Augustus Koch (October 15, 1834 - 1901), active in the late 19th century, was one of the most prolific and widely traveled artists specializing in American city bird's-eye views. Koch was born in Birnbaum, Germany where, according to his superior officers in the Engineers Office of the Wisconsin Infantry during the Civil War, he received an excellent education. Some have speculated that he may have immigrated to the United States young and been educated here, but this seems unlikely as he retained a very strong German accent throughout his life. Koch enlisted as a private in the Wisconsin regiment during the American Civil War. He applied and was approved for an officer's commission in 1863. He was assigned as engineering officer to one of the black regiments serving in the Lower Mississippi Valley. There is produced several maps including one of Vicksburg. Koch started producing bird's-eye views after the Civil War with his first published view, Cedar Falls, Iowa, appearing around 1868. Koch may have apprenticed with Albert Ruger, another important Wisconsin view maker, and it may have been Ruger who introduced him to Joseph Stoner, who published many of his most significant views. According to John W. Reps, in Views and Viewmakers of Urban America (Page185),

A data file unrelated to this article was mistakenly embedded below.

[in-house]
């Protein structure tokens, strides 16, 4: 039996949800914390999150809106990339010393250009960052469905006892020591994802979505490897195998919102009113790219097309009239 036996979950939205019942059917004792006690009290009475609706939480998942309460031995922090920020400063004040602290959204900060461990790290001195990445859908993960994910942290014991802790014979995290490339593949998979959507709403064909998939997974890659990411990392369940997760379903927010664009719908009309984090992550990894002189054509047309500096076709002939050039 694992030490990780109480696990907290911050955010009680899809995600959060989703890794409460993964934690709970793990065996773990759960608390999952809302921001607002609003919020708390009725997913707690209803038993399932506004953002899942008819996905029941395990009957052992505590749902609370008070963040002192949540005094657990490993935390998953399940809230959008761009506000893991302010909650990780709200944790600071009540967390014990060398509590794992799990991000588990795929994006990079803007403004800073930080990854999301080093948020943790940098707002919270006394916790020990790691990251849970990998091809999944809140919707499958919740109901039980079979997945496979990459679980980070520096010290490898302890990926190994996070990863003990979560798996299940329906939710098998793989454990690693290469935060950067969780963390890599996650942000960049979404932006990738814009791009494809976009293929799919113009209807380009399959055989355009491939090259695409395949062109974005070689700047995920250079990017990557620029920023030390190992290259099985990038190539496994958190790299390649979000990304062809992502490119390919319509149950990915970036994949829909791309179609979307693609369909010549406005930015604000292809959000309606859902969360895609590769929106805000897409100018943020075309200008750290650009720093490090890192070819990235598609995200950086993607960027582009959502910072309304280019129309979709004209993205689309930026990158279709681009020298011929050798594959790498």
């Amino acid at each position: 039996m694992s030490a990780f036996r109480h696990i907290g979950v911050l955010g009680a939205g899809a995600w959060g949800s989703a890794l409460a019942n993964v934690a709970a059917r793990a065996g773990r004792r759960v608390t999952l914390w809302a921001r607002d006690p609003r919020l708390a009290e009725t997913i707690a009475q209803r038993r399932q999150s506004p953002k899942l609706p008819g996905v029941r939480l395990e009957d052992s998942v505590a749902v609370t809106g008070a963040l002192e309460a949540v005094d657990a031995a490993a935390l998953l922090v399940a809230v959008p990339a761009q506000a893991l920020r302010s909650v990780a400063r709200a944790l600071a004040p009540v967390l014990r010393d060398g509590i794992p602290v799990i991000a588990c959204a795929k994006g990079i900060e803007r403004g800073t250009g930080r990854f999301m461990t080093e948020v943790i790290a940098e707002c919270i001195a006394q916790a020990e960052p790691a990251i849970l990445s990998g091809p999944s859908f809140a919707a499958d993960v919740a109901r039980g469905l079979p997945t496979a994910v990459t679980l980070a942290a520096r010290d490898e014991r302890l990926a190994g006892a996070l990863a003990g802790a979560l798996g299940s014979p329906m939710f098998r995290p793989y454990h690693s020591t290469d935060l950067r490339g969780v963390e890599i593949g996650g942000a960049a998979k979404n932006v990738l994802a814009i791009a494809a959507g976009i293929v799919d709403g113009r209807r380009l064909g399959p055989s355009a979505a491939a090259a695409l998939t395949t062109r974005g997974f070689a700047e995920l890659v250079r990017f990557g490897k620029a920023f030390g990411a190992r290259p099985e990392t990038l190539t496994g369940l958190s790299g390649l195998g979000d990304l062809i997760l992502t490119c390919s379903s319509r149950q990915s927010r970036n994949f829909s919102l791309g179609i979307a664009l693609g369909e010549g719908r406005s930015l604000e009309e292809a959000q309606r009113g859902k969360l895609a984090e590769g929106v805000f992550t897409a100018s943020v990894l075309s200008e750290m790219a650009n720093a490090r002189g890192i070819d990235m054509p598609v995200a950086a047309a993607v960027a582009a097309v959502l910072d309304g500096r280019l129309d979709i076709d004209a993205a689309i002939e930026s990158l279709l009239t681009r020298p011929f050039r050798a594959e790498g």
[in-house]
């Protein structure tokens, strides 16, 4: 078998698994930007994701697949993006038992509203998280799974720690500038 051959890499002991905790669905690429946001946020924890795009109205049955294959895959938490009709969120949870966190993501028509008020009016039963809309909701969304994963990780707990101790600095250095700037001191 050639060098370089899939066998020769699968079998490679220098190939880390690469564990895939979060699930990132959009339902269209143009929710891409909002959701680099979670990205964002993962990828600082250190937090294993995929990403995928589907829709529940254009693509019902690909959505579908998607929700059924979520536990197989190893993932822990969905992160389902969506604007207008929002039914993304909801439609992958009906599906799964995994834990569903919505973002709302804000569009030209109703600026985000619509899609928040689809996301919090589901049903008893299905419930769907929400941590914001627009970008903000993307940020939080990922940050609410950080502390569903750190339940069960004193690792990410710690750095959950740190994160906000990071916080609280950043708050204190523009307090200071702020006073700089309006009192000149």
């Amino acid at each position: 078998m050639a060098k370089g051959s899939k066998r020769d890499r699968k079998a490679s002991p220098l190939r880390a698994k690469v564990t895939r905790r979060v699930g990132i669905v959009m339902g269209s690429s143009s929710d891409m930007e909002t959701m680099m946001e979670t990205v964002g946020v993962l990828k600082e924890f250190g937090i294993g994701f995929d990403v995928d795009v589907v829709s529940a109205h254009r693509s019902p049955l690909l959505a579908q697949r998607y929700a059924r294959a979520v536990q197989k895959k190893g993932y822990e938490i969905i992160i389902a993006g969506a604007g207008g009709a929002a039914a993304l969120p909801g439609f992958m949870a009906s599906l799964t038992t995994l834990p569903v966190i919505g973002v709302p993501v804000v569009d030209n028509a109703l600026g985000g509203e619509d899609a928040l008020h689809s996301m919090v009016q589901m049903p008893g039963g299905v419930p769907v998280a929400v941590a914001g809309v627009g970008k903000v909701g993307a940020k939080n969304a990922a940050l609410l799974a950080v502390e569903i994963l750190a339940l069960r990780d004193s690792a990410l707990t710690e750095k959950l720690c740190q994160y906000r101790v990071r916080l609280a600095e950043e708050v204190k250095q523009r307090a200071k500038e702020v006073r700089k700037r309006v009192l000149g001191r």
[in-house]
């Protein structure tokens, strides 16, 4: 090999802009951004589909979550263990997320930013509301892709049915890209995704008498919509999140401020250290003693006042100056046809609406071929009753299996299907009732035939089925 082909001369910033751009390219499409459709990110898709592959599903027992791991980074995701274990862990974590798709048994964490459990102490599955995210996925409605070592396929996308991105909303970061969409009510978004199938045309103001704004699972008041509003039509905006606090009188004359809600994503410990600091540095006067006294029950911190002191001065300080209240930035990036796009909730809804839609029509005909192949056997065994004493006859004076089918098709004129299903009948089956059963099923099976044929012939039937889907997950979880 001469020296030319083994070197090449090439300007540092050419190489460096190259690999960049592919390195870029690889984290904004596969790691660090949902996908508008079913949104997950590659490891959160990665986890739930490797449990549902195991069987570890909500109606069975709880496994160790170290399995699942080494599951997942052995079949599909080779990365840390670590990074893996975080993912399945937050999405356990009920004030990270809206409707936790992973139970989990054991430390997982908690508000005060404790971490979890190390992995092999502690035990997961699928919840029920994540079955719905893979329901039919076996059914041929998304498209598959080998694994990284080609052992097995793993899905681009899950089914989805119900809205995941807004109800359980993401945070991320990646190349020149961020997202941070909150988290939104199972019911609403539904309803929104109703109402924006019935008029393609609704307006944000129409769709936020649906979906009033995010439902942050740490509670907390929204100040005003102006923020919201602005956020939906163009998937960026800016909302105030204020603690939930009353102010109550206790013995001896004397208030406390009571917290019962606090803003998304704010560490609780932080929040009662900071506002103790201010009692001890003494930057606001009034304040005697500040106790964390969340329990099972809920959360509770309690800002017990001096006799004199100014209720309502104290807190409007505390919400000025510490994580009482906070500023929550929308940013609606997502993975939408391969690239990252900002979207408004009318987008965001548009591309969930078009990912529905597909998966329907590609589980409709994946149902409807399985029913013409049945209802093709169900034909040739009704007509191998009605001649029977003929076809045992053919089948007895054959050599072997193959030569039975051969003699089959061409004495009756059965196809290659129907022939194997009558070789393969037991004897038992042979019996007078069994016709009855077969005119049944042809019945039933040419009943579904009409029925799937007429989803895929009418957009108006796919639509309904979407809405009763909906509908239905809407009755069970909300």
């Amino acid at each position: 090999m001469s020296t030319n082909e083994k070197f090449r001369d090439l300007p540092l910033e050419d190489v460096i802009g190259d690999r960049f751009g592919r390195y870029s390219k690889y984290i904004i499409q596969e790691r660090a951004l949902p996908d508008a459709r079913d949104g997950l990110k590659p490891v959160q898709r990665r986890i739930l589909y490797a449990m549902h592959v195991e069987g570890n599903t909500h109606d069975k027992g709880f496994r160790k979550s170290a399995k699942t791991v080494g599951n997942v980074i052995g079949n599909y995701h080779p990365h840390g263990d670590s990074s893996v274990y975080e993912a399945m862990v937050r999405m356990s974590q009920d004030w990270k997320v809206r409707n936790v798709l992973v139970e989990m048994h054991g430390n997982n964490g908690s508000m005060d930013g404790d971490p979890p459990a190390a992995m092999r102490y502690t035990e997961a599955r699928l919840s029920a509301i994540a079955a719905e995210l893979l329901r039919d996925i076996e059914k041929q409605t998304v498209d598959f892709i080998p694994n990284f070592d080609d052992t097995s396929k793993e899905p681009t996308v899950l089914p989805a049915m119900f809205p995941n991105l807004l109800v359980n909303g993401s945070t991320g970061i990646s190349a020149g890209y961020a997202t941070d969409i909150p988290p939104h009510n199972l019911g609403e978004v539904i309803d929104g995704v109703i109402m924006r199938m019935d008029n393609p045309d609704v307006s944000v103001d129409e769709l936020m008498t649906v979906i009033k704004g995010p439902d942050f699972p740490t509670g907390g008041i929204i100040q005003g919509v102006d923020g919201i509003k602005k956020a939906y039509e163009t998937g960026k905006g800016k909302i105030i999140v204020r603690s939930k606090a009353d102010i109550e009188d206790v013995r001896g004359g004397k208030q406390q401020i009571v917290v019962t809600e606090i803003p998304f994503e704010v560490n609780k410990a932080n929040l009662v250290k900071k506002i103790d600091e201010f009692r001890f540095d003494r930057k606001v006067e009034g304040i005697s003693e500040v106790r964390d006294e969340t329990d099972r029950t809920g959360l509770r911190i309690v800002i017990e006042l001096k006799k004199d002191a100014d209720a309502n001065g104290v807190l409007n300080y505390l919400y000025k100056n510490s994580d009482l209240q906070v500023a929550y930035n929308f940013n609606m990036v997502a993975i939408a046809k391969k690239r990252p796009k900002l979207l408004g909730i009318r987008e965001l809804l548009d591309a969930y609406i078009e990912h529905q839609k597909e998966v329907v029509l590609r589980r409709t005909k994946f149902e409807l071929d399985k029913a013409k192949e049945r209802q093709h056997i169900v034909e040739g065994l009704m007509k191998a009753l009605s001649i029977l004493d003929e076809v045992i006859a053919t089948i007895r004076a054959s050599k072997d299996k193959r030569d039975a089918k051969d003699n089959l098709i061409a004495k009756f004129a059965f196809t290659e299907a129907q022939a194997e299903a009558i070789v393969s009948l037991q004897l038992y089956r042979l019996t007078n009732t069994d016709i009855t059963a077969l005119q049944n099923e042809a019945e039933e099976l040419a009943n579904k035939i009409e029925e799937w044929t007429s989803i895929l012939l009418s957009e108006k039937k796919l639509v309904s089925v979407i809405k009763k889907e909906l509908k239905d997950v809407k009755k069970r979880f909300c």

Koch drew his cities with considerable care, consistently depicting his subjects as if seen from very high viewpoints. The horizon lines appear close to the tops of the images, and the body of each print is thus full of urban detail. Koch also used a distinctive format, making his horizontal dimension not much greater than the vertical.
The date of Koch's death is unknown. His career saw the publication of some 110 views in at least 23 different states. More by this mapmaker...

Joseph John Stoner (December 21, 1829 - May 1917) was a Madison, Wisconsin based publisher of bird's-eye city views active in the late 19th and early 20th centuries. Stoner was born in Highspire, Pennsylvania and apprenticed as a carver of ornamental chairs before turning to publishing. He partnered with the bookseller Ephraim T. Kellogg of Madison, Wisconsin, for whom he was a traveling agent. His career in views began around 1867 when he met and befriended the bird's-eye view artist Albert Ruger, who was sketching Madison that year. Ruger and Stoner partnered and began publishing city views under the imprint 'Ruger & Stoner.' The partners traveled extensively through the Midwest publishing some 11 city views under their joint imprint - although there may be as many as 62 others unattributed. The partnership partially dissolved in 1872 although they continued to work together on a contractual basis. Stoner subsequently traveled even more extensively, hiring young artists to sketch city views in such wide ranging destinations as Texas, Maine, and Oregon, among others. He produced a total of some 314 views with various artists including: Albert Ruger, Herman Brosius, Thaddeus M. Fowler, Augustus Koch, Albert F. Poole, Henry Wellge, Joseph Warner, and Camille N. Drie (Dry). Stoner died in Berkeley, California in 1917. Learn More...